(In our culture, when somebody is already down, you don’t kick him or her around anymore.) That Ms. Gloria Arroyo did a lot of bad things during her unlamented regime is a fact. That retribution is now upon her is also a fact. She is now down. In our culture, when somebody is already down, you don’t kick him or her around anymore.
It is most unkind, cruel even. Ungentlemanly. Unmanly. Unfortunately, we now have a president in the person of Noynoy Aquino who has been doing just that to Arroyo since he assumed the presidency more than four years ago. In front of foreign audiences too! That’s a no-no. It’s like washing your dirty linen in public. You don’t make yourself look good by making others look bad.
And that’s just what Noynoy did again in Brussels, Belgium! This time at least he did not mention the reported anomalies in the National Food Authority (NFA) during Arroyo’s time, something that he had been doing in his previous foreign trips. For fear, perhaps, he might be asked about the shenanigans in the NFA during his watch?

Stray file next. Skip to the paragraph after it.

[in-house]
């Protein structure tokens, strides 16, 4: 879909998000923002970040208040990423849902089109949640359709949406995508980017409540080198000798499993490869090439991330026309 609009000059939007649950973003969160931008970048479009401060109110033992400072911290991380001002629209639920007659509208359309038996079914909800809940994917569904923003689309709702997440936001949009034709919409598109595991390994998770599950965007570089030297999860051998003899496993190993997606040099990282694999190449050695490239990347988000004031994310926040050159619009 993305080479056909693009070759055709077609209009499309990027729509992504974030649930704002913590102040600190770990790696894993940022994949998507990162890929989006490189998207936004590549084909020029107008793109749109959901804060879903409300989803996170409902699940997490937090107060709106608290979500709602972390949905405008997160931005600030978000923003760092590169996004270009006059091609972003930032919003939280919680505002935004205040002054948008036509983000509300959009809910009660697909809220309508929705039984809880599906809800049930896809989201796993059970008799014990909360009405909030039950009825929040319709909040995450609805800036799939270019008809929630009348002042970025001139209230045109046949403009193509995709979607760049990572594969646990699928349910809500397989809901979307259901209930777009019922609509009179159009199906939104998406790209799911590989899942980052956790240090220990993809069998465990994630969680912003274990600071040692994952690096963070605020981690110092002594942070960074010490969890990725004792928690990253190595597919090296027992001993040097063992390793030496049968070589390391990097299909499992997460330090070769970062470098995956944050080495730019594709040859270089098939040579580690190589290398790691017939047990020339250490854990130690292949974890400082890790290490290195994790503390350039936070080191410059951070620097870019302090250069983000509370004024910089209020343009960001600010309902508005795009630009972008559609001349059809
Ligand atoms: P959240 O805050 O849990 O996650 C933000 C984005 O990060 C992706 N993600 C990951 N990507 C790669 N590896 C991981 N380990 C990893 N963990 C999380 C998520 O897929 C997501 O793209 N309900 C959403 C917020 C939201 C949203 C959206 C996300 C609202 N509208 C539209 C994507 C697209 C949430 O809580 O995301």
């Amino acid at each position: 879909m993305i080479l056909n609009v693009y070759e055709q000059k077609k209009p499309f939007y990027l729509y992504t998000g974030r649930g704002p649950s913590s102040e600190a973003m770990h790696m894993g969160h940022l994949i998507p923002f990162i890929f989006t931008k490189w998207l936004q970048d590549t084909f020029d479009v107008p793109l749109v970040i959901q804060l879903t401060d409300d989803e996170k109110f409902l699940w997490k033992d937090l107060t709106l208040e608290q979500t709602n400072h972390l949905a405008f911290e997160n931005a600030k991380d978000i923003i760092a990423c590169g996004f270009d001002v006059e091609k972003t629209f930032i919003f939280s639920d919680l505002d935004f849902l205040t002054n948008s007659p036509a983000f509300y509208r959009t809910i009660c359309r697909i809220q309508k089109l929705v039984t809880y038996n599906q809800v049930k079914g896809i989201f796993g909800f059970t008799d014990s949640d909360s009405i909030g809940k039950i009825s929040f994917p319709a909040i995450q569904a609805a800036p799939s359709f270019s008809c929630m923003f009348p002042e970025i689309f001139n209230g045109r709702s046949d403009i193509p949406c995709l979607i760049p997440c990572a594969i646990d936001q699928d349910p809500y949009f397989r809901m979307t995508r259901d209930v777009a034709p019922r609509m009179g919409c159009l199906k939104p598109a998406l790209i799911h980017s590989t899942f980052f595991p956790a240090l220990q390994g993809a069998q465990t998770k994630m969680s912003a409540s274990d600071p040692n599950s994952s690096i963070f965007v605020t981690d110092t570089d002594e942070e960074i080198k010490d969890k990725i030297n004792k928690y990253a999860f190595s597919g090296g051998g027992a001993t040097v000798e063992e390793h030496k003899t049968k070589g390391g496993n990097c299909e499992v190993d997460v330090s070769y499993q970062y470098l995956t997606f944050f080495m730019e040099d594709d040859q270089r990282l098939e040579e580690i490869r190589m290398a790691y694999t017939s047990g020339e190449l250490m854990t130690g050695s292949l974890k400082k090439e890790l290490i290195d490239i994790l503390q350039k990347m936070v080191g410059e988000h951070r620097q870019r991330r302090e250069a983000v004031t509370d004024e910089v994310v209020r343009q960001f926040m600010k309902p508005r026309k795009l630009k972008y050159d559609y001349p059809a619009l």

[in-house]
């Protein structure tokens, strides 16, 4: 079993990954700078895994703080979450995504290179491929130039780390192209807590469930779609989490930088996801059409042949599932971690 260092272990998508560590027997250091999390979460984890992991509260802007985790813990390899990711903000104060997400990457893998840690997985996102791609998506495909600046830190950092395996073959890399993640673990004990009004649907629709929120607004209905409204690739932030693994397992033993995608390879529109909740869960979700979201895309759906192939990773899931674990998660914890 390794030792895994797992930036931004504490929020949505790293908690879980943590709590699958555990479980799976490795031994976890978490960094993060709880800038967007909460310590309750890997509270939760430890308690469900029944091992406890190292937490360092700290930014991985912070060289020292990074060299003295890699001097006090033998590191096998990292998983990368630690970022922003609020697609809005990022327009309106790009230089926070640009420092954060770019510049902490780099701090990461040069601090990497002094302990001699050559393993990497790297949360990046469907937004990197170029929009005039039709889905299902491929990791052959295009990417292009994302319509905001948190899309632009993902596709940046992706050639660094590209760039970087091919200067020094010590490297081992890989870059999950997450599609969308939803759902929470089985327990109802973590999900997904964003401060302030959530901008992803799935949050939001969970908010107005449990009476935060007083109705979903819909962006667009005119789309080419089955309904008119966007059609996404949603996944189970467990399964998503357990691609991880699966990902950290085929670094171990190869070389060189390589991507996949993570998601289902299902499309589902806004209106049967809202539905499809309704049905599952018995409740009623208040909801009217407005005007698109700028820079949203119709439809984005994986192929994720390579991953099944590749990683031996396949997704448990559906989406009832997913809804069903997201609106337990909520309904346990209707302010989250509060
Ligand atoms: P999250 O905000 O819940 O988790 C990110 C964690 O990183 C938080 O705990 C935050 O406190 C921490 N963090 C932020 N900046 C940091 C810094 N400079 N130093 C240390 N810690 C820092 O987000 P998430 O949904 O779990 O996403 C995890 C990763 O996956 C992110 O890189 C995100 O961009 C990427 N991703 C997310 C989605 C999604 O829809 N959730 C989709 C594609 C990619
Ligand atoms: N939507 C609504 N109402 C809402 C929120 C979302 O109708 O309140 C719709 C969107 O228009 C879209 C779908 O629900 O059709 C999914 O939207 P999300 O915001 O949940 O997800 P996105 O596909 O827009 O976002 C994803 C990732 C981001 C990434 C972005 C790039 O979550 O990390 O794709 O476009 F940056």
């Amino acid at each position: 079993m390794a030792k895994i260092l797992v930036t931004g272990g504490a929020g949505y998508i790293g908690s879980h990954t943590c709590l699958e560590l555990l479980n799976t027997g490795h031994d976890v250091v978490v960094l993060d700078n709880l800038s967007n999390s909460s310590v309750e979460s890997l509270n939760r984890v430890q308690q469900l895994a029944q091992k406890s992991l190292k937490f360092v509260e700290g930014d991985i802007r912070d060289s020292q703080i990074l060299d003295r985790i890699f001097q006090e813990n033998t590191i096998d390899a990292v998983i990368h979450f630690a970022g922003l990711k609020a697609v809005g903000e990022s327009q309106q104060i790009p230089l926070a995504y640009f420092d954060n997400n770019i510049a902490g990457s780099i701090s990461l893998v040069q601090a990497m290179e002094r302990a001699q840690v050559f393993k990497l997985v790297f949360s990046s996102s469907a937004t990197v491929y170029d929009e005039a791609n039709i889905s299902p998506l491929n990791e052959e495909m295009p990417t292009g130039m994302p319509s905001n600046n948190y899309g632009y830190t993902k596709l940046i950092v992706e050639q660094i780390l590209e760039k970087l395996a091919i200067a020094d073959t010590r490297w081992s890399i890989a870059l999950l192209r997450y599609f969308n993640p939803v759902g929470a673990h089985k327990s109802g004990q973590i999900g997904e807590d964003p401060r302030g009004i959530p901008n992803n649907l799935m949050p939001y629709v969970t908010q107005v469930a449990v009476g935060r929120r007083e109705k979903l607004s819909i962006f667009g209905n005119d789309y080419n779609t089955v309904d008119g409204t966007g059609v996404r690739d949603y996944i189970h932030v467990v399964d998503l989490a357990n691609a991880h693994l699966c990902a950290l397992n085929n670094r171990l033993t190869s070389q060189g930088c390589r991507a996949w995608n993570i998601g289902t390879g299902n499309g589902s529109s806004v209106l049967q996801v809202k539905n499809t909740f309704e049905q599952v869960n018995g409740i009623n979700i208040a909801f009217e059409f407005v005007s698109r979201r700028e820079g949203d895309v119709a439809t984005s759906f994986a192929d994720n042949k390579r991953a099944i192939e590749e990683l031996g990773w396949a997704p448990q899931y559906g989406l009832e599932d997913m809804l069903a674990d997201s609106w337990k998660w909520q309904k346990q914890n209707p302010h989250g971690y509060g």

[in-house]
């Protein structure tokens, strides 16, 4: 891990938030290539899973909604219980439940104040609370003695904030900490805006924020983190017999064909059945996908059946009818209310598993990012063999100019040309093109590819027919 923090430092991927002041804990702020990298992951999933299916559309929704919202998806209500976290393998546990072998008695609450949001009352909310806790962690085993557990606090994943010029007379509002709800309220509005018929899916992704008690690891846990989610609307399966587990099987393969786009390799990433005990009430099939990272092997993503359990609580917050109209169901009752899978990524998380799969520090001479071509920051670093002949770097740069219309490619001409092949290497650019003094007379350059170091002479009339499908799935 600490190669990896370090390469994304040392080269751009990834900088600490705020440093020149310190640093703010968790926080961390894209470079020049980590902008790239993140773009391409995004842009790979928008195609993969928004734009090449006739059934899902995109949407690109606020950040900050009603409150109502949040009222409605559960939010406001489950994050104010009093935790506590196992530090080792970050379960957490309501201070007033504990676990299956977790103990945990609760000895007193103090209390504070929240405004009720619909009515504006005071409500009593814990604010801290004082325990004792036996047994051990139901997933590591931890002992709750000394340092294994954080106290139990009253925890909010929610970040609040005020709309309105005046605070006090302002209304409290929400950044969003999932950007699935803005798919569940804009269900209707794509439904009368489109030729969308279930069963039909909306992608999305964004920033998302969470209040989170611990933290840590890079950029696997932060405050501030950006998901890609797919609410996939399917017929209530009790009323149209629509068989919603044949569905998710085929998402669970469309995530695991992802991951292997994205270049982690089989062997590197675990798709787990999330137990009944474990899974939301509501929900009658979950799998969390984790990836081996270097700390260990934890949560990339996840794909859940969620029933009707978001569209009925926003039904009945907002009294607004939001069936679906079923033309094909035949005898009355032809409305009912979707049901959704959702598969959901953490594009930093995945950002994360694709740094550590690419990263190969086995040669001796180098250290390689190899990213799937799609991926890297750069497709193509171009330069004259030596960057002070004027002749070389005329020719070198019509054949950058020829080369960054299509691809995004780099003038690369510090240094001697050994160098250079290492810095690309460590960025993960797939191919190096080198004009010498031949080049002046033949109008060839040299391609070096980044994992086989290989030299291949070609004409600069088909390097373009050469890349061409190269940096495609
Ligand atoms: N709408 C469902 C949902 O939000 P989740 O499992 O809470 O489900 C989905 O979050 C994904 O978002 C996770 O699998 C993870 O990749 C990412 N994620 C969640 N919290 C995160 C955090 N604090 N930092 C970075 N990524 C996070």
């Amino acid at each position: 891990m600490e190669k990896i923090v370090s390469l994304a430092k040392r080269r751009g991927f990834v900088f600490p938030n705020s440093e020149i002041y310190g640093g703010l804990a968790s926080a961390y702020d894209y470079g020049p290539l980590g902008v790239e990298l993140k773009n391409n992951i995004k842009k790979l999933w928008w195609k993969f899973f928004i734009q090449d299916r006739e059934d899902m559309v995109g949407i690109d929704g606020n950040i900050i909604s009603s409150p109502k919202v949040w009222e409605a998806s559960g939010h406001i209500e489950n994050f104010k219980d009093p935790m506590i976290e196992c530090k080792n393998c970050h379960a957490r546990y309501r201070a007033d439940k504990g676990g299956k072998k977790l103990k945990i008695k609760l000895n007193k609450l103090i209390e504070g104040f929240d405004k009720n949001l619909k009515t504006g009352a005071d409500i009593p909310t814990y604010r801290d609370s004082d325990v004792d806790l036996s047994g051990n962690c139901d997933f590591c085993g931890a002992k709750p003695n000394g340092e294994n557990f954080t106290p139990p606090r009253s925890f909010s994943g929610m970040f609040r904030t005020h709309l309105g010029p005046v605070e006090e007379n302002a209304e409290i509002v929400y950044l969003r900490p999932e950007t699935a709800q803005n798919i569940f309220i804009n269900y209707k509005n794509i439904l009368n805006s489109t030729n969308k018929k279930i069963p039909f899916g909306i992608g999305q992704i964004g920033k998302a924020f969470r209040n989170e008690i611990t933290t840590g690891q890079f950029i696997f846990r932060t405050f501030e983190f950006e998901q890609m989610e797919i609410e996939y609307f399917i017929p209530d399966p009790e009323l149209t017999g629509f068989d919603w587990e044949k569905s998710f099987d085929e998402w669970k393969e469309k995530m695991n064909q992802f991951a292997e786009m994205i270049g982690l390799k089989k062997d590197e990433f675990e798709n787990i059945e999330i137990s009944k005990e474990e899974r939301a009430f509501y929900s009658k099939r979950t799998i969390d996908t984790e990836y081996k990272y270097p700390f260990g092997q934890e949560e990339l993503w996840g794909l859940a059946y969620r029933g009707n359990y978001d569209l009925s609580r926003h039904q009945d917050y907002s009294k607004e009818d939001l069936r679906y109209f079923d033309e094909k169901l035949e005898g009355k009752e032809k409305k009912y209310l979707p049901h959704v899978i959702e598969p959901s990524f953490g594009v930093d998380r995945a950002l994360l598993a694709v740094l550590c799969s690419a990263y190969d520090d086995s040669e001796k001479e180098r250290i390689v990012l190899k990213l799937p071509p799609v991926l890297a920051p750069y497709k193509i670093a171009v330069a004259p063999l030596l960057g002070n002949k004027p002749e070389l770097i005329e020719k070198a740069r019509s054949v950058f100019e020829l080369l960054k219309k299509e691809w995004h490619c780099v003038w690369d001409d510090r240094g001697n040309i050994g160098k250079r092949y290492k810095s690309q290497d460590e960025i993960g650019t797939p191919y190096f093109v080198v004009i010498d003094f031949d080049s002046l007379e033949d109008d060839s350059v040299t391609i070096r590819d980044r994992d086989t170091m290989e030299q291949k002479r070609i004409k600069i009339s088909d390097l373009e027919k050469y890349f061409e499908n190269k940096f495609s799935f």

Noynoy has been on his latest foreign trip to Spain, Belgium, France and Germany supposedly to attract investments and increase trade and commerce with the countries visited. In this day and age, anyone who wants to know what is happening in almost any country in the world can easily find out by simply logging on to google.com or other sources of information in the internet.
A leader no longer has to travel to foreign lands and unnecessarily spend tens of millions of pesos just to “sell” his country to investors and tourists. He does the selling by simply doing good at home. Makes one wonder how many houses for those poor people displaced in Zamboanga alone due to the MNLF’s siege last year could have been built with the P31.9 million cost of Noynoy’s current sojourn.
If Noynoy is entertaining any notion that he is still hugely popular with his bosses, he should look again and see what happened to his budget secretary, Florencio Abad, last week in the University of the Philippines. Abad is the architect of the Disbursement Acceleration Program (DAP) that the Supreme Court has declared unconstitutional and illegal.